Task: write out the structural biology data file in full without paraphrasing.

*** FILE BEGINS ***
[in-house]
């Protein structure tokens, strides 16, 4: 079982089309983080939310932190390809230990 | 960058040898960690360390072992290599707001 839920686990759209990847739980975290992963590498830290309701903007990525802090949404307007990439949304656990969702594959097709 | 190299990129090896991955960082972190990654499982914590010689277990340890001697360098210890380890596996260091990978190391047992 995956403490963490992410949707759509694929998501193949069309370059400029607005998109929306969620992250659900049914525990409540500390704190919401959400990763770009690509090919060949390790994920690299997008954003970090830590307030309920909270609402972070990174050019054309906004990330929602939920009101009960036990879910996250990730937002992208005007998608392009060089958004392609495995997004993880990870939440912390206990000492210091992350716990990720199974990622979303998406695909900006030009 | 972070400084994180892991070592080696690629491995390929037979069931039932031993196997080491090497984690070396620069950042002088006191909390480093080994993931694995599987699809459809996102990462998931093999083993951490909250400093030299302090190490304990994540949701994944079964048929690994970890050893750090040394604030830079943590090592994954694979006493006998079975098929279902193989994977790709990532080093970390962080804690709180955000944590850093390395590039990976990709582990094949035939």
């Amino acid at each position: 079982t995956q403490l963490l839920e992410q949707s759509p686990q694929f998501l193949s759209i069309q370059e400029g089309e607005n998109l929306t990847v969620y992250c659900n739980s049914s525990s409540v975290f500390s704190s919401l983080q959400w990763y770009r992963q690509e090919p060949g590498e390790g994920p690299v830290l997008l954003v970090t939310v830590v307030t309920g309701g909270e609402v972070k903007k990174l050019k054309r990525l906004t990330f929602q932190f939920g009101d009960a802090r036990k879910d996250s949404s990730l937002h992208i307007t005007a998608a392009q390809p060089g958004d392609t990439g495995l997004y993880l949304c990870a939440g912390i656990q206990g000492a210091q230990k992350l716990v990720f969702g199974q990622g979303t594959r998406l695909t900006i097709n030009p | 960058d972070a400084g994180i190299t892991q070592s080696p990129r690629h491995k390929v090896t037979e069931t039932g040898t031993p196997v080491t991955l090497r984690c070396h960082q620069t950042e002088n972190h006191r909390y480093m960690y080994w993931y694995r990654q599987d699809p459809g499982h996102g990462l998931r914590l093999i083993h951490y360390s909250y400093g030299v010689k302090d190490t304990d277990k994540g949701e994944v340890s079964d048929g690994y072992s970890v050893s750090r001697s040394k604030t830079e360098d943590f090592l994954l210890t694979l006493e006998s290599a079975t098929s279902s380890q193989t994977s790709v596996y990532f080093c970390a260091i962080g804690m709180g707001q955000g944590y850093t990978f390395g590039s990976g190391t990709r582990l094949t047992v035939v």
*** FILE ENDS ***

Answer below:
[in-house]
């Protein structure tokens, strides 16, 4: 079982089309983080939310932190390809230990 | 960058040898960690360390072992290599707001 839920686990759209990847739980975290992963590498830290309701903007990525802090949404307007990439949304656990969702594959097709 | 190299990129090896991955960082972190990654499982914590010689277990340890001697360098210890380890596996260091990978190391047992 995956403490963490992410949707759509694929998501193949069309370059400029607005998109929306969620992250659900049914525990409540500390704190919401959400990763770009690509090919060949390790994920690299997008954003970090830590307030309920909270609402972070990174050019054309906004990330929602939920009101009960036990879910996250990730937002992208005007998608392009060089958004392609495995997004993880990870939440912390206990000492210091992350716990990720199974990622979303998406695909900006030009 | 972070400084994180892991070592080696690629491995390929037979069931039932031993196997080491090497984690070396620069950042002088006191909390480093080994993931694995599987699809459809996102990462998931093999083993951490909250400093030299302090190490304990994540949701994944079964048929690994970890050893750090040394604030830079943590090592994954694979006493006998079975098929279902193989994977790709990532080093970390962080804690709180955000944590850093390395590039990976990709582990094949035939």
């Amino acid at each position: 079982t995956q403490l963490l839920e992410q949707s759509p686990q694929f998501l193949s759209i069309q370059e400029g089309e607005n998109l929306t990847v969620y992250c659900n739980s049914s525990s409540v975290f500390s704190s919401l983080q959400w990763y770009r992963q690509e090919p060949g590498e390790g994920p690299v830290l997008l954003v970090t939310v830590v307030t309920g309701g909270e609402v972070k903007k990174l050019k054309r990525l906004t990330f929602q932190f939920g009101d009960a802090r036990k879910d996250s949404s990730l937002h992208i307007t005007a998608a392009q390809p060089g958004d392609t990439g495995l997004y993880l949304c990870a939440g912390i656990q206990g000492a210091q230990k992350l716990v990720f969702g199974q990622g979303t594959r998406l695909t900006i097709n030009p | 960058d972070a400084g994180i190299t892991q070592s080696p990129r690629h491995k390929v090896t037979e069931t039932g040898t031993p196997v080491t991955l090497r984690c070396h960082q620069t950042e002088n972190h006191r909390y480093m960690y080994w993931y694995r990654q599987d699809p459809g499982h996102g990462l998931r914590l093999i083993h951490y360390s909250y400093g030299v010689k302090d190490t304990d277990k994540g949701e994944v340890s079964d048929g690994y072992s970890v050893s750090r001697s040394k604030t830079e360098d943590f090592l994954l210890t694979l006493e006998s290599a079975t098929s279902s380890q193989t994977s790709v596996y990532f080093c970390a260091i962080g804690m709180g707001q955000g944590y850093t990978f390395g590039s990976g190391t990709r582990l094949t047992v035939v």